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  • Reema Prakash M.S., CCC-SLP

Speech Therapy and Summer Fun!

Updated: May 19, 2023

The glorious summer months bring much needed fun and relaxation for children. I am a big proponent of play time (or downtime, depending on the age!) for children. Unstructured play--- a time for kids to get together with nothing planned and no particular goals in mind, except having fun!---- gets my vote. The school year can be grueling to begin with and then add after-school sports and activity clubs to the mix and the children end up having busier schedules than grown-ups.

That said, the break from school can cause children to experience a little regression in their skills, especially, speech and language skills they have gained during the year. This is referred to as summer learning loss and is a very real thing that's been researched and documented. If the child receives additional supports during the school year (speech, special education, OT, other therapy services), they may be at even higher risk for regression if summer supports aren't in place.

The good news is that you don’t have to plan perfect activities to get enriching practice for your child. It is true that one of the most difficult parts of therapy is ‘carryover’ or ‘generalization’ of the newly learned speech sounds into spontaneous conversation and daily life. It can feel overwhelming and intimidating to do “carryover therapy” on your own in the summer. However, Speech and language skills acquired in school can be generalized in your home environment over the summer in free, easy and very natural everyday situations.

Here are a few ways to keep the children connected to their therapy goals while still having their summer fun:

  1. Car rides and Road trips – These are one of my favorites! “I spy “lends itself very well to any speech and language therapy goal.

  2. Scavenger Hunts can be done anywhere! Neighborhood, playground, Grocery store, Amusement parks, Beaches. Look for items in certain categories, or items starting with certain letter sounds.

  3. Board games like Headbandz and Guess Who target a variety of skills like vocabulary, word order, asking questions, and yes/no responses and also social/emotional/pragmatic skills like turn taking, problem solving, conflict resolution and overall executive functioning.

  4. Cooking and Baking- Besides being fun, motivating and an essential life skill, cooking together is chock full of speech and language opportunities. Following directions, vocabulary, action words, narrative language skills, recall, actions, sequencing, math, fine motor skills, social skills, pragmatic language goals- the list is endless.

  5. Journaling for older kids- Writing in journals to record experiences, express opinions, explain reactions, and describe emotions and intentions have a multitude of benefits. Creating a journal entry helps a child reflect and synthesize new information. Journaling encourages a child to synthesize language structure, vocabulary, pragmatic ability, and emotion knowledge in order to document and share their experience. Some children will need question prompts to get started. Some fun stationery and a writing nook or a shady spot under a tree is all one needs!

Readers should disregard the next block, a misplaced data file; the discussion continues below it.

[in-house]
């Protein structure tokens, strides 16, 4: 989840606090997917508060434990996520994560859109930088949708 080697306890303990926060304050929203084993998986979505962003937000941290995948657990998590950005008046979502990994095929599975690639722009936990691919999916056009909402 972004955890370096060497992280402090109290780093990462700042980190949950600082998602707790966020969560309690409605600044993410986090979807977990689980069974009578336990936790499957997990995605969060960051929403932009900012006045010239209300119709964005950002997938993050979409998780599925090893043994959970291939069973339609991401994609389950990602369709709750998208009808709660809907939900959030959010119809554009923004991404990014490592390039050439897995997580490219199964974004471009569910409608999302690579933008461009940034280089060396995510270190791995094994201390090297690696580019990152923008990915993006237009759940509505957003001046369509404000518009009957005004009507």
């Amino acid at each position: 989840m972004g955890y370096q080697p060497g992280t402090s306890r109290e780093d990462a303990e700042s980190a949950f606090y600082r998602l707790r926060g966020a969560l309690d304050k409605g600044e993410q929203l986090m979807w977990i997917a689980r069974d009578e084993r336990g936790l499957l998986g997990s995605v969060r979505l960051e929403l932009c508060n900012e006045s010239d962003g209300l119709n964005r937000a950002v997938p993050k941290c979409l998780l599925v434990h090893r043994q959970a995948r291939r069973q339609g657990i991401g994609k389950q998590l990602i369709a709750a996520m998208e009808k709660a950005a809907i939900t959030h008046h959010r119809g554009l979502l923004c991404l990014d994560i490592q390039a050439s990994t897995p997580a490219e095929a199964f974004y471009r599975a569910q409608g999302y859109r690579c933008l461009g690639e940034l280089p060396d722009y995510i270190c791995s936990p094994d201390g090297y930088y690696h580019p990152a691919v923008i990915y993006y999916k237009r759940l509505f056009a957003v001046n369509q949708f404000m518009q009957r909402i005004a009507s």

6. Sensory-Motor activities- Movement facilitates speech. ASHA Wire suggests, “Pair speech sounds with movements, exercises or yoga poses. If you’re working on /m/, have your students march in place. If you’re working on the /ch/ sound, the child’s pose is wonderful to complete after saying the target word a specified number of times. Tape articulation cards on the wall just above a child’s reach. Ask your student to jump and tap the target card."

  7. Screen time: Yes, I included this! You might try to enforce a strict digital diet but lots of technology use and screen time are quite likely over the 2 months of summer. Teach passive versus active screen time. Passive screen time takes place when a child watches a show alone and isn’t encouraged to respond to the characters in any way. Active screen time includes using a device to make a video call or watching a show—or playing games—with a parent or caregiver who communicates with the child. Active screen time generates some two-way communication, encourages language use, and involves family members and friends.

  8. Last but not the least, and actually my favorite on the list- Library Summer programs! They are amazing for children of all ages. Reading is one of the BEST ways to build those language skills So go to your local library and ask about the summer reading program for kids. They usually involve great reading lists, raffles, prizes and lots of literacy fun.

If you are looking to continue with speech therapy sessions this summer, help is available.

Resonate Therapy Solutions is offering summer speech therapy sessions (for children with a current plan of care or IEP) in the comfort of home or at your child’s daycare or summer camp or via teletherapy. This is a flexible program designed to fit into your already busy schedule. Got a vacation planned? Swim lessons? No problem. You pick the days. If we’ve got an opening, then you’ve got a session! OR you can choose a weekly, standing appointment for the summer. Contact us at (617) 372-3051 or for more information.


  1. Making the Most of Summer Fun: Language Based Activities for Kids and Their Families

  2. ASHA Leader Live

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